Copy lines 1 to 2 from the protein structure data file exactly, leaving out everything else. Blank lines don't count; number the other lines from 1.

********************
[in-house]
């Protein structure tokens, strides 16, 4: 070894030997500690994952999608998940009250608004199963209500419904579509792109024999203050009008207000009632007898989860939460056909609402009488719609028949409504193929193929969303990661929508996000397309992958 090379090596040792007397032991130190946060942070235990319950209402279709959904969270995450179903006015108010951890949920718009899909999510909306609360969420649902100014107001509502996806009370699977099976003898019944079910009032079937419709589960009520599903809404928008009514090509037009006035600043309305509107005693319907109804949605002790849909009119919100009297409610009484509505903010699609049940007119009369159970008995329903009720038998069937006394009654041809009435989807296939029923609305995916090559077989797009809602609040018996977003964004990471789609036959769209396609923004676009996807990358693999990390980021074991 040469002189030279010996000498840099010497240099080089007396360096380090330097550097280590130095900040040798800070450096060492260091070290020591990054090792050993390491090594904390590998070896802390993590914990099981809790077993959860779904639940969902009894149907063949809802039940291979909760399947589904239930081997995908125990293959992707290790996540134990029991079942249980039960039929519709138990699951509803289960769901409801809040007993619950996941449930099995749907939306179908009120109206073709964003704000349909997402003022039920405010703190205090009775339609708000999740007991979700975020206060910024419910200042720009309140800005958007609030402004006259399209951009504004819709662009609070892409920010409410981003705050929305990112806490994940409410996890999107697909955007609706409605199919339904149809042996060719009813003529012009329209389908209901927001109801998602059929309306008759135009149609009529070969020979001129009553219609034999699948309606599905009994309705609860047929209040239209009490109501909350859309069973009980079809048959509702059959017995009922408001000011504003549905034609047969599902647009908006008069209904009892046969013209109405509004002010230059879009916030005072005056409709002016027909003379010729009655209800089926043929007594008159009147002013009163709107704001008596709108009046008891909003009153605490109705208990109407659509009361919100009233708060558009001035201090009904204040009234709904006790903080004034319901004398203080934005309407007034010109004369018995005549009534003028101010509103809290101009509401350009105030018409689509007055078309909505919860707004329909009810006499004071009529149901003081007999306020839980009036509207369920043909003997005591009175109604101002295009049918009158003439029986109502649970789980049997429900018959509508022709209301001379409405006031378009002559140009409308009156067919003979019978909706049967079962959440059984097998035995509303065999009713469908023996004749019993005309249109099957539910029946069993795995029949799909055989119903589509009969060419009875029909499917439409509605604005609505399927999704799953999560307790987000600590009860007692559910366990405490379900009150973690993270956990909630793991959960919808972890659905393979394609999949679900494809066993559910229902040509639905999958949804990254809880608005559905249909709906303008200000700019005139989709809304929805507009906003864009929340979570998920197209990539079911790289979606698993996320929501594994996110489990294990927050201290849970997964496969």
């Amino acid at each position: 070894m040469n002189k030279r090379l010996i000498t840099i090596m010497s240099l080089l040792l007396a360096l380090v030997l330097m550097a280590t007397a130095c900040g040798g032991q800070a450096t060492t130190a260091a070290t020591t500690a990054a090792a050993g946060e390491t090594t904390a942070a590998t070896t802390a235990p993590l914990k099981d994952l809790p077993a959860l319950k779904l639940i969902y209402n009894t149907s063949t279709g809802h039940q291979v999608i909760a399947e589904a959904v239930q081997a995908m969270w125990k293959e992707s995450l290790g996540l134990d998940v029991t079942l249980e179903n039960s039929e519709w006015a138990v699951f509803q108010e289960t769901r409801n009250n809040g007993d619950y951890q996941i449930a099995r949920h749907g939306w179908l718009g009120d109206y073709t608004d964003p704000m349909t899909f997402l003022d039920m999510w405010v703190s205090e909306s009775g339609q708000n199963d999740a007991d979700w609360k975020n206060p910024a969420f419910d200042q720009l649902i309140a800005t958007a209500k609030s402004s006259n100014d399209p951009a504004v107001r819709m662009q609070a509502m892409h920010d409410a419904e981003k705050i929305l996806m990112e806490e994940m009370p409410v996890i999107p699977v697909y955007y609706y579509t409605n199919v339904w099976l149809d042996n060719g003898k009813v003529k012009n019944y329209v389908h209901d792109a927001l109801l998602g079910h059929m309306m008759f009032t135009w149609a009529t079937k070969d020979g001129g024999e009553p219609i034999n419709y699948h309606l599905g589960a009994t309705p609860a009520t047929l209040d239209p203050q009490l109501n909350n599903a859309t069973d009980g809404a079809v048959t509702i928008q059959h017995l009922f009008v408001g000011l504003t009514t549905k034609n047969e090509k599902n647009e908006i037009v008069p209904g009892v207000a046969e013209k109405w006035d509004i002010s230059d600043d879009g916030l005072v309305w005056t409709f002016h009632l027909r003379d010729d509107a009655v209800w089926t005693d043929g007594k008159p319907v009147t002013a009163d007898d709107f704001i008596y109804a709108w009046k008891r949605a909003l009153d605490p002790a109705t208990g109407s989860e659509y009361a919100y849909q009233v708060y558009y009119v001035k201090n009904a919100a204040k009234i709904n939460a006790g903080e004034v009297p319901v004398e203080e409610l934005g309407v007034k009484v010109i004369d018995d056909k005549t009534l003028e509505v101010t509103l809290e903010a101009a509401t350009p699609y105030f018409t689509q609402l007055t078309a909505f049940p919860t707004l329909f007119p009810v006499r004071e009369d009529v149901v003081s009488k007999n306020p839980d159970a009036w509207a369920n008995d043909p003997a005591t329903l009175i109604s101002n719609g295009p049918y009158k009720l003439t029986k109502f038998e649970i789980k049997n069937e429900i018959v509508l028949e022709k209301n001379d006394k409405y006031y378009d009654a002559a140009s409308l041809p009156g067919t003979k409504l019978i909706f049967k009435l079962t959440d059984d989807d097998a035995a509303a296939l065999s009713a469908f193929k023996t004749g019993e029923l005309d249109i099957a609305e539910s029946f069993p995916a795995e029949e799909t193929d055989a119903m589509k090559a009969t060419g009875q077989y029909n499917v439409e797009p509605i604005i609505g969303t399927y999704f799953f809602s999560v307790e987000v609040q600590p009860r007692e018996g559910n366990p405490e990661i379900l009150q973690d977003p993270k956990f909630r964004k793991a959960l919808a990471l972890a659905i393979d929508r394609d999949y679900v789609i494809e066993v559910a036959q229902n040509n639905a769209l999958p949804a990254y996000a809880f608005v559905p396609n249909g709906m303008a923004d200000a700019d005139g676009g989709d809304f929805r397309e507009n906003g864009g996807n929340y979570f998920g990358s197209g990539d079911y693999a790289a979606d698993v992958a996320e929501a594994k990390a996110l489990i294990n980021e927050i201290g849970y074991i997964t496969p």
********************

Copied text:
[in-house]
């Protein structure tokens, strides 16, 4: 070894030997500690994952999608998940009250608004199963209500419904579509792109024999203050009008207000009632007898989860939460056909609402009488719609028949409504193929193929969303990661929508996000397309992958 090379090596040792007397032991130190946060942070235990319950209402279709959904969270995450179903006015108010951890949920718009899909999510909306609360969420649902100014107001509502996806009370699977099976003898019944079910009032079937419709589960009520599903809404928008009514090509037009006035600043309305509107005693319907109804949605002790849909009119919100009297409610009484509505903010699609049940007119009369159970008995329903009720038998069937006394009654041809009435989807296939029923609305995916090559077989797009809602609040018996977003964004990471789609036959769209396609923004676009996807990358693999990390980021074991 040469002189030279010996000498840099010497240099080089007396360096380090330097550097280590130095900040040798800070450096060492260091070290020591990054090792050993390491090594904390590998070896802390993590914990099981809790077993959860779904639940969902009894149907063949809802039940291979909760399947589904239930081997995908125990293959992707290790996540134990029991079942249980039960039929519709138990699951509803289960769901409801809040007993619950996941449930099995749907939306179908009120109206073709964003704000349909997402003022039920405010703190205090009775339609708000999740007991979700975020206060910024419910200042720009309140800005958007609030402004006259399209951009504004819709662009609070892409920010409410981003705050929305990112806490994940409410996890999107697909955007609706409605199919339904149809042996060719009813003529012009329209389908209901927001109801998602059929309306008759135009149609009529070969020979001129009553219609034999699948309606599905009994309705609860047929209040239209009490109501909350859309069973009980079809048959509702059959017995009922408001000011504003549905034609047969599902647009908006008069209904009892046969013209109405509004002010230059879009916030005072005056409709002016027909003379010729009655209800089926043929007594008159009147002013009163709107704001008596709108009046008891909003009153605490109705208990109407659509009361919100009233708060558009001035201090009904204040009234709904006790903080004034319901004398203080934005309407007034010109004369018995005549009534003028101010509103809290101009509401350009105030018409689509007055078309909505919860707004329909009810006499004071009529149901003081007999306020839980009036509207369920043909003997005591009175109604101002295009049918009158003439029986109502649970789980049997429900018959509508022709209301001379409405006031378009002559140009409308009156067919003979019978909706049967079962959440059984097998035995509303065999009713469908023996004749019993005309249109099957539910029946069993795995029949799909055989119903589509009969060419009875029909499917439409509605604005609505399927999704799953999560307790987000600590009860007692559910366990405490379900009150973690993270956990909630793991959960919808972890659905393979394609999949679900494809066993559910229902040509639905999958949804990254809880608005559905249909709906303008200000700019005139989709809304929805507009906003864009929340979570998920197209990539079911790289979606698993996320929501594994996110489990294990927050201290849970997964496969």